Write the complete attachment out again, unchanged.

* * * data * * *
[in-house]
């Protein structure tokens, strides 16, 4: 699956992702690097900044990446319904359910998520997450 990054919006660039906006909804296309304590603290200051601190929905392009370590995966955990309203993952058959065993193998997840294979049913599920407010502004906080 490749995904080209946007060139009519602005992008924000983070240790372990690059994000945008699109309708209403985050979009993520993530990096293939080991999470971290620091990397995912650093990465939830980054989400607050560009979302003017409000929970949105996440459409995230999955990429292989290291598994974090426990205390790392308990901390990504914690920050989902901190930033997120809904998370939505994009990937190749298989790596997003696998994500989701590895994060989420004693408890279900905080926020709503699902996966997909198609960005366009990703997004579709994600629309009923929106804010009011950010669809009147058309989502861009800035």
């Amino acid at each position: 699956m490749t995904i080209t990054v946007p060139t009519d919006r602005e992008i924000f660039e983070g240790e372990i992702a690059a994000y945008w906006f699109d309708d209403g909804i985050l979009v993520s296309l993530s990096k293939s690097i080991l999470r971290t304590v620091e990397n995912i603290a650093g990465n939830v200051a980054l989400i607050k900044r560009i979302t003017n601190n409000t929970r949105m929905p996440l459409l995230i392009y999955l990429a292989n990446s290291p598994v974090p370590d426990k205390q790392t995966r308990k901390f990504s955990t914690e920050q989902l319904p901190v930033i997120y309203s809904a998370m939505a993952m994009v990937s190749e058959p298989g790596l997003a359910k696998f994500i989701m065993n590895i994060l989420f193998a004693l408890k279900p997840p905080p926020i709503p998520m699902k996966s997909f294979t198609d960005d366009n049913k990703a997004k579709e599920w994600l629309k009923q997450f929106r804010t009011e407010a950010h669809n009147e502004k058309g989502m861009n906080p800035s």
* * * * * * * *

[in-house]
């Protein structure tokens, strides 16, 4: 699956992702690097900044990446319904359910998520997450 990054919006660039906006909804296309304590603290200051601190929905392009370590995966955990309203993952058959065993193998997840294979049913599920407010502004906080 490749995904080209946007060139009519602005992008924000983070240790372990690059994000945008699109309708209403985050979009993520993530990096293939080991999470971290620091990397995912650093990465939830980054989400607050560009979302003017409000929970949105996440459409995230999955990429292989290291598994974090426990205390790392308990901390990504914690920050989902901190930033997120809904998370939505994009990937190749298989790596997003696998994500989701590895994060989420004693408890279900905080926020709503699902996966997909198609960005366009990703997004579709994600629309009923929106804010009011950010669809009147058309989502861009800035």
């Amino acid at each position: 699956m490749t995904i080209t990054v946007p060139t009519d919006r602005e992008i924000f660039e983070g240790e372990i992702a690059a994000y945008w906006f699109d309708d209403g909804i985050l979009v993520s296309l993530s990096k293939s690097i080991l999470r971290t304590v620091e990397n995912i603290a650093g990465n939830v200051a980054l989400i607050k900044r560009i979302t003017n601190n409000t929970r949105m929905p996440l459409l995230i392009y999955l990429a292989n990446s290291p598994v974090p370590d426990k205390q790392t995966r308990k901390f990504s955990t914690e920050q989902l319904p901190v930033i997120y309203s809904a998370m939505a993952m994009v990937s190749e058959p298989g790596l997003a359910k696998f994500i989701m065993n590895i994060l989420f193998a004693l408890k279900p997840p905080p926020i709503p998520m699902k996966s997909f294979t198609d960005d366009n049913k990703a997004k579709e599920w994600l629309k009923q997450f929106r804010t009011e407010a950010h669809n009147e502004k058309g989502m861009n906080p800035s």